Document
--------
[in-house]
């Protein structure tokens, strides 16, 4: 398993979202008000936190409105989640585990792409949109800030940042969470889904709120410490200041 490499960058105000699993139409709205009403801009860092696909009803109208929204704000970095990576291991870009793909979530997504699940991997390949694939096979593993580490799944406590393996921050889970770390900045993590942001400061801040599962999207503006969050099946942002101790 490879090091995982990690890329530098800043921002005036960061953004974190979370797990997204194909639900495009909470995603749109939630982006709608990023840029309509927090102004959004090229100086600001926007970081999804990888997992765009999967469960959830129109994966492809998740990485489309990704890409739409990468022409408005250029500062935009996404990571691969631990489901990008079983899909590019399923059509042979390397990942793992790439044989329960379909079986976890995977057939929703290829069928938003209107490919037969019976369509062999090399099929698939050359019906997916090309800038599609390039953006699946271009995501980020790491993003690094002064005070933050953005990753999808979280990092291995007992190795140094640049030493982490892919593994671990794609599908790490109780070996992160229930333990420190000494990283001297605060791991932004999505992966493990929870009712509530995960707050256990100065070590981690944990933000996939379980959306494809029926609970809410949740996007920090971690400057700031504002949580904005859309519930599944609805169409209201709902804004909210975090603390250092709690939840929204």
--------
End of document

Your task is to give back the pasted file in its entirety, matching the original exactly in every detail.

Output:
[in-house]
């Protein structure tokens, strides 16, 4: 398993979202008000936190409105989640585990792409949109800030940042969470889904709120410490200041 490499960058105000699993139409709205009403801009860092696909009803109208929204704000970095990576291991870009793909979530997504699940991997390949694939096979593993580490799944406590393996921050889970770390900045993590942001400061801040599962999207503006969050099946942002101790 490879090091995982990690890329530098800043921002005036960061953004974190979370797990997204194909639900495009909470995603749109939630982006709608990023840029309509927090102004959004090229100086600001926007970081999804990888997992765009999967469960959830129109994966492809998740990485489309990704890409739409990468022409408005250029500062935009996404990571691969631990489901990008079983899909590019399923059509042979390397990942793992790439044989329960379909079986976890995977057939929703290829069928938003209107490919037969019976369509062999090399099929698939050359019906997916090309800038599609390039953006699946271009995501980020790491993003690094002064005070933050953005990753999808979280990092291995007992190795140094640049030493982490892919593994671990794609599908790490109780070996992160229930333990420190000494990283001297605060791991932004999505992966493990929870009712509530995960707050256990100065070590981690944990933000996939379980959306494809029926609970809410949740996007920090971690400057700031504002949580904005859309519930599944609805169409209201709902804004909210975090603390250092709690939840929204």